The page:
American talent is ubiquitous, with entrepreneurial wunderkinds as likely to be born in our heartlands as on our coasts. The problem has been that we’ve done a really unequal job of scouting and scaling it. There are 6 million young people not in school or working, 12 million experienced skilled workers who need to re-train, and 1.5 million veterans who are unemployed or reentering the civilian workforce, all at a time when we have 500,000 open American tech and programming jobs. This matters for more than just the tech sector; who fills these jobs will dictate who sits at the table for many of our key cultural and political decisions over the next generation.
Enter Megan Smith and the Tech Jobs Tour. Smith is a former Vice President at Google and the 3rd and first female Chief Technology Officer of the United States. Despite her ever-changing and ever-more-impressive titles, Smith would be the first to tell you she has the same job now she’s always had: evangelist. To watch her work a room is magic, instilling in anyone within earshot both that technology is a large part of our future and that there are no barriers to participation.
Most central to her message, however, is the key insight that is most often lost: not only is inclusivity a part of technology’s future, it was also a seminal part of its past. Ada Lovelace, for example, an English woman born in 1812, was the first computer programmer; Katherine G. Johnson, an African-American woman featured in the Oscar-nominated film Hidden Figures,helped put NASA astronauts on the moon and was awarded the Presidential Medal of Freedom in 2015; Grace Hopper invented coding itself; in President Obama’s words: “If Edison is light and Wright is flight, Hopper is code”.
This is Smith’s gospel. After leaving the White House, she helped launch the Tech Jobs Tour, aiming to hit 50 American cities within a year. Each stop is part pep-rally, part mentoring event, part networking, and part jobs-fair, with the goal of getting people from across the country to understand that technology is key to their future economy and community. So far more than 10,000 people have attended Tech Jobs Tour events and among them 48% have been female, 25% LGBTQ, gender non-conforming or other, and 35% people of color. The stats evince the idea that, even if those in tech jobs today don’t represent our diverse America, those lining up for the tech jobs of tomorrow most certainly do. That sound you hear is Smith smiling.
But inclusivity isn’t – and shouldn’t be – just about identity politics and demographics. It’s about geography as well. Tech Jobs Tour is swerving far off the beaten path, with stops like Charleston, WV, Pikesville, KY, and Birmingham, AL. On Tuesday, Nov 7 – Election Day, no less – it landed in Cheyenne, Wyoming.
For those of you not from Cheyenne – which is all but 60,000 Americans – know that it represents our future. The divisiveness in our culture today results, at least in part, from very real divisions in access to dollars and opportunities. In 2016, 75% of venture capital dollars went to California, New York, and Massachusetts. Written another way, 47 states compete for just a quarter of all total venture funding. Over the last couple decades, Cheyenne is the sort of city those golden asteroids have missed.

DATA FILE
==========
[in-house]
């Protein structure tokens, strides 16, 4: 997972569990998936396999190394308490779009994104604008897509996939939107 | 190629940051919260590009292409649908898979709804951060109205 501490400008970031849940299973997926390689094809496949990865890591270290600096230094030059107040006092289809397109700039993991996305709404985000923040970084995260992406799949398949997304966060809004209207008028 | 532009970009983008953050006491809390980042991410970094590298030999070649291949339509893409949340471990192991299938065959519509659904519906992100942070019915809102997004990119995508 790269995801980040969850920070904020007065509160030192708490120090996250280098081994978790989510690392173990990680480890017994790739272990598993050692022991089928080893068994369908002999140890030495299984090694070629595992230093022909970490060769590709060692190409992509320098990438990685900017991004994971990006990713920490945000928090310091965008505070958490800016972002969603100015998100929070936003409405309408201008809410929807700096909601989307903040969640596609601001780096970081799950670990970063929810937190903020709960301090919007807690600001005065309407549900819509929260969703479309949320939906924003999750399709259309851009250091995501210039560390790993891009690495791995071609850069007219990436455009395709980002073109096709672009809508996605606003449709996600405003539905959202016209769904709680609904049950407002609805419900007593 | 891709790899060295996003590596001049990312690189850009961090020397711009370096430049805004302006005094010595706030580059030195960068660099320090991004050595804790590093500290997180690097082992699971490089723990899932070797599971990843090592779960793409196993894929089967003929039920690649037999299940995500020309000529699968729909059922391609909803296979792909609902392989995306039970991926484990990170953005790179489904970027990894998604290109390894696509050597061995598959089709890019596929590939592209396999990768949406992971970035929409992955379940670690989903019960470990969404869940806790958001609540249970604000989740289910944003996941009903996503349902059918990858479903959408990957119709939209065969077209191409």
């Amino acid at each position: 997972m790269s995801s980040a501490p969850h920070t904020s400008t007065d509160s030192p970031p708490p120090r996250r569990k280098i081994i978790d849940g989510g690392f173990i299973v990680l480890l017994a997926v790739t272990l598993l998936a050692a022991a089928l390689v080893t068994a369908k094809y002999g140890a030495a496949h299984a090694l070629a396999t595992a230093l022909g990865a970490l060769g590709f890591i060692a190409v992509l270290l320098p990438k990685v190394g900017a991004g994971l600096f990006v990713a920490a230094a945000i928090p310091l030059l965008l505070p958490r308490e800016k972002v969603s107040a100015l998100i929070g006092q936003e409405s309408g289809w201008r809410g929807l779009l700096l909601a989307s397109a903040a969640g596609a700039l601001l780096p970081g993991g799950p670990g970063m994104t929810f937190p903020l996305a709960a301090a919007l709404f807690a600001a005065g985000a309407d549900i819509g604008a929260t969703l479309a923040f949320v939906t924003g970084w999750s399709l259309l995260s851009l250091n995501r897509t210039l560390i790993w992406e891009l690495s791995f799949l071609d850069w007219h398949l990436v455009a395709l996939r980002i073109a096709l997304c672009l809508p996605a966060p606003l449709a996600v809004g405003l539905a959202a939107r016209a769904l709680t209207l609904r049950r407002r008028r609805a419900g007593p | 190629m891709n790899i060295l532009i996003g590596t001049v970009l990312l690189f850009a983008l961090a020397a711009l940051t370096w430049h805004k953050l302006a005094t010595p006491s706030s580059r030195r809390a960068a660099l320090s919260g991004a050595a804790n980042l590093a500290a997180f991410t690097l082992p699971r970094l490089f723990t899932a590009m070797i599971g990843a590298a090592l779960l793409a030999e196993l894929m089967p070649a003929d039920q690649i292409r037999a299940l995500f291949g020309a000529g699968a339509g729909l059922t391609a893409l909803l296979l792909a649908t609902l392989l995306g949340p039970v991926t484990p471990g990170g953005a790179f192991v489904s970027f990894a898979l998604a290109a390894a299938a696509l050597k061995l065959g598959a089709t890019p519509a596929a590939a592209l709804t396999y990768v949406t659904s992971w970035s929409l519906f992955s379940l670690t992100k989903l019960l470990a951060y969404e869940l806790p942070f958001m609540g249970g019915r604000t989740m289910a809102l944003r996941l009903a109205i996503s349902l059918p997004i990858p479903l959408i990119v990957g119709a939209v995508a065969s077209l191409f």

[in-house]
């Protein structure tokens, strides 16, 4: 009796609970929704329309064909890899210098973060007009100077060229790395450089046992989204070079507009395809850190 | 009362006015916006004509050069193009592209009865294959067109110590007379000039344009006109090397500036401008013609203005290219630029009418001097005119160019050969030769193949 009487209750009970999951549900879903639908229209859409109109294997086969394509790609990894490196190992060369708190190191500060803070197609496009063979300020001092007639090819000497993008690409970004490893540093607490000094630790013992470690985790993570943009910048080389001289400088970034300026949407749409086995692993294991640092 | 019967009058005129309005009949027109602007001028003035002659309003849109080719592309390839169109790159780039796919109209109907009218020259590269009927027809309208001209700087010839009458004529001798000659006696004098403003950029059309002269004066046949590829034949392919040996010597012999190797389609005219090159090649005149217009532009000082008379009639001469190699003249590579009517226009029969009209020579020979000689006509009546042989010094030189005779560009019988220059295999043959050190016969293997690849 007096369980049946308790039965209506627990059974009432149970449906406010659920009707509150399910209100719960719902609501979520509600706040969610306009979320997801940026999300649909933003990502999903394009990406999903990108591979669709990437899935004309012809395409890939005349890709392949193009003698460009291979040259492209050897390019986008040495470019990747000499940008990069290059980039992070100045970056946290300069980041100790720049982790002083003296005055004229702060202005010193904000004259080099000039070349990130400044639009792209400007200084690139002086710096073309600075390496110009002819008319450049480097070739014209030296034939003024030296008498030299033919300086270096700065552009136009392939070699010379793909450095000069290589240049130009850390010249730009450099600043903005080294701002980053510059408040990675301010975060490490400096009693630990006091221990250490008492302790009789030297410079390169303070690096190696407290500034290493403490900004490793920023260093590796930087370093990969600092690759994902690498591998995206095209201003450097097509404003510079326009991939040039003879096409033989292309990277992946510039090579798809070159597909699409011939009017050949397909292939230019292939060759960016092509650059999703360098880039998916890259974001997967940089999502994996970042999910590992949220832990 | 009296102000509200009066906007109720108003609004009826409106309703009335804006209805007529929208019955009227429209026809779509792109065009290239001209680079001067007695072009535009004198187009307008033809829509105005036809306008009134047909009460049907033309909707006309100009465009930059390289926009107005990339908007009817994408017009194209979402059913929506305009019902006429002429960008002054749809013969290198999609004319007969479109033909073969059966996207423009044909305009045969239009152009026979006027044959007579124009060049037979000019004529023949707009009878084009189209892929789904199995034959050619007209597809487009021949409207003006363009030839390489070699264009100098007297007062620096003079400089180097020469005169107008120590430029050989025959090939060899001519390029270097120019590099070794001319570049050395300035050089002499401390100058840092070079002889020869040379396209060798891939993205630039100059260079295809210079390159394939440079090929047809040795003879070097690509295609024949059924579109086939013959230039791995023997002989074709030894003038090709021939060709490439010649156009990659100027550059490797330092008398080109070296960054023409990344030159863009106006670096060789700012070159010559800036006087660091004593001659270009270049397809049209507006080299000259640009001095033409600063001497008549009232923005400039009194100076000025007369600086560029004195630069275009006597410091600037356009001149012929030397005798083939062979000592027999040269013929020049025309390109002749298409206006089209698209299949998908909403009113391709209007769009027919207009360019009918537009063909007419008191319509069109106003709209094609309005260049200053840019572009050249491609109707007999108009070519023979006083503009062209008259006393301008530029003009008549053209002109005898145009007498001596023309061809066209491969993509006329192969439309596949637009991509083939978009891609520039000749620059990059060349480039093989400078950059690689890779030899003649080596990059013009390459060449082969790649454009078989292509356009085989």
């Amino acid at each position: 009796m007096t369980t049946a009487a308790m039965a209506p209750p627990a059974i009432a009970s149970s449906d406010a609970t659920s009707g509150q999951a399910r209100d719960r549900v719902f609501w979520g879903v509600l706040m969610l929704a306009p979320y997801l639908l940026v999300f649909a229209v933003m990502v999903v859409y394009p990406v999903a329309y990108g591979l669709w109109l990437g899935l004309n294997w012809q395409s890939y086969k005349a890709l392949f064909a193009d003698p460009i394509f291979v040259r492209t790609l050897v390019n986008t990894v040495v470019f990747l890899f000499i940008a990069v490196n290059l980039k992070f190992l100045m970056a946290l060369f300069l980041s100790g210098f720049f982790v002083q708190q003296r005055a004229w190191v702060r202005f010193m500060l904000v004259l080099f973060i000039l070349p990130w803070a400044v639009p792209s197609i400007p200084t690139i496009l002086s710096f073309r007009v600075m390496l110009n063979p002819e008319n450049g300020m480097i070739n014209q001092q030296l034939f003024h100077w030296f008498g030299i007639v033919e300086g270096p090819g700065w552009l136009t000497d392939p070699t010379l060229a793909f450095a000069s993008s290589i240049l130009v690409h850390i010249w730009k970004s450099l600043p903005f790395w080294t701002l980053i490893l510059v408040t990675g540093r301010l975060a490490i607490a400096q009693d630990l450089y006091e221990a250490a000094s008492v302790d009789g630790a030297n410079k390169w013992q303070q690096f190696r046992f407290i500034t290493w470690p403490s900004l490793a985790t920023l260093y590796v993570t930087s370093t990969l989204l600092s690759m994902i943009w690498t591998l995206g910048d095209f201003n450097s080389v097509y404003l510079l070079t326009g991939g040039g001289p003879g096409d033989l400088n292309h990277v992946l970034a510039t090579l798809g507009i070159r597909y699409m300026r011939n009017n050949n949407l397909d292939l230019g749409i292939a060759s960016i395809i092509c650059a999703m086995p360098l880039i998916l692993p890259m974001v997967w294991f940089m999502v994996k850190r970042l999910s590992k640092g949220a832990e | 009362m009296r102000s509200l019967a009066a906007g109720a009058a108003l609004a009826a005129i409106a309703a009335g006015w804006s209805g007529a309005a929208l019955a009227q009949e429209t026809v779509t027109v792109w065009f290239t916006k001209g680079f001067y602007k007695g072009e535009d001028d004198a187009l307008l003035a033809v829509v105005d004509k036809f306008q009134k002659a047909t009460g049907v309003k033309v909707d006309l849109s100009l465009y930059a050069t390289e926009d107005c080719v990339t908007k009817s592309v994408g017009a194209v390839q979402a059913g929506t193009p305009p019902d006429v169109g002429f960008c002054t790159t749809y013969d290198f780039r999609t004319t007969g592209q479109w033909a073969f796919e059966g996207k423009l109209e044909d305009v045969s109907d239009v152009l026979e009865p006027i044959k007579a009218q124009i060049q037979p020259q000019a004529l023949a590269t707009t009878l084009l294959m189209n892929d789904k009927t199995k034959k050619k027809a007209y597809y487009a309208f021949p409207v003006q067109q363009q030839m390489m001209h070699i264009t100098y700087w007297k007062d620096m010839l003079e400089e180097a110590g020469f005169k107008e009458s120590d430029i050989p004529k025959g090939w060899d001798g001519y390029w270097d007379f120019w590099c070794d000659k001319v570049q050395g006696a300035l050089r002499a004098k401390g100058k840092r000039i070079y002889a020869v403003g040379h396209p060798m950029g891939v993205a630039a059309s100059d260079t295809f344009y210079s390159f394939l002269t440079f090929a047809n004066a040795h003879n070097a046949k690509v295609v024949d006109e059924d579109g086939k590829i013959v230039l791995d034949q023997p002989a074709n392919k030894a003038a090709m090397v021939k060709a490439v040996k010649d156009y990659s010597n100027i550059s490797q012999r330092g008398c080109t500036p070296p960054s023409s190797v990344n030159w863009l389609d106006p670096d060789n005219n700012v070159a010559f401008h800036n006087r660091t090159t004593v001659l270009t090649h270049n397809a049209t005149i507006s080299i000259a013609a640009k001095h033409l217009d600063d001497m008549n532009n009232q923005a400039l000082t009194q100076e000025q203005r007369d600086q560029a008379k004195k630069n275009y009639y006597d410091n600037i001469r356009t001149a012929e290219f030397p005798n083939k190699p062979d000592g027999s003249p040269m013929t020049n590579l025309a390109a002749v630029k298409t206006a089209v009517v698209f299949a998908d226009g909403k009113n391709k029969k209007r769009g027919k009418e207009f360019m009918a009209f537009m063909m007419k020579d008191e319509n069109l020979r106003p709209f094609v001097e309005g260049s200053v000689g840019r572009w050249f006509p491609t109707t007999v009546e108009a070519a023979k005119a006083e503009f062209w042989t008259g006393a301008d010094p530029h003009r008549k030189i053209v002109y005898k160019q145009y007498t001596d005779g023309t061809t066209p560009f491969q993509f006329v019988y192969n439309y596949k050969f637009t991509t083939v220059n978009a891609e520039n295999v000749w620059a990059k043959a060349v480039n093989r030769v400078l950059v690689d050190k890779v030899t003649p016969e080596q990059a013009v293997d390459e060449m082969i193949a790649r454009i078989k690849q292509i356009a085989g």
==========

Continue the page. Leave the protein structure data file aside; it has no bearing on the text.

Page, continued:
Sara Burlingame, Executive Director of Wyoming Equality and proud Wyomingite, says Cheyenne has the ingredients for success. “This is a place full of passionate people who care deeply about their community. We know how to solve our own problems and have the culture here to attract top talent to work on important issues. The holdbacks historically haven’t been about what is or isn’t inherent here – it’s been that those on the coasts haven’t bothered to look.”
Tech Jobs Tour’s rallying cry is that, with the right training, individual motivation, and open-mindedness from companies, our next Lovelace, Johnson, and Hopper can be ready for work next Monday. As in all things, execution takes teamwork and coordination. Rural areas can best position themselves for success by creating cultures to foster tech and innovation, and the key is often strong local leadership.
Mayor Marion Orr, one year into office, is already taking steps to lead the revival. Her vision is holistic: “While good infrastructure is the backbone for any strong community, I’m also working daily on initiatives that create a community where diversity is embraced, and to ensure that Cheyenne is a community of choice to grow your business, grow your family, and grow your experiences.”
There’s a lot of conversation today about how to bring diversity into our tech future. Once you realize technology has diversity at its roots, the next steps are easy.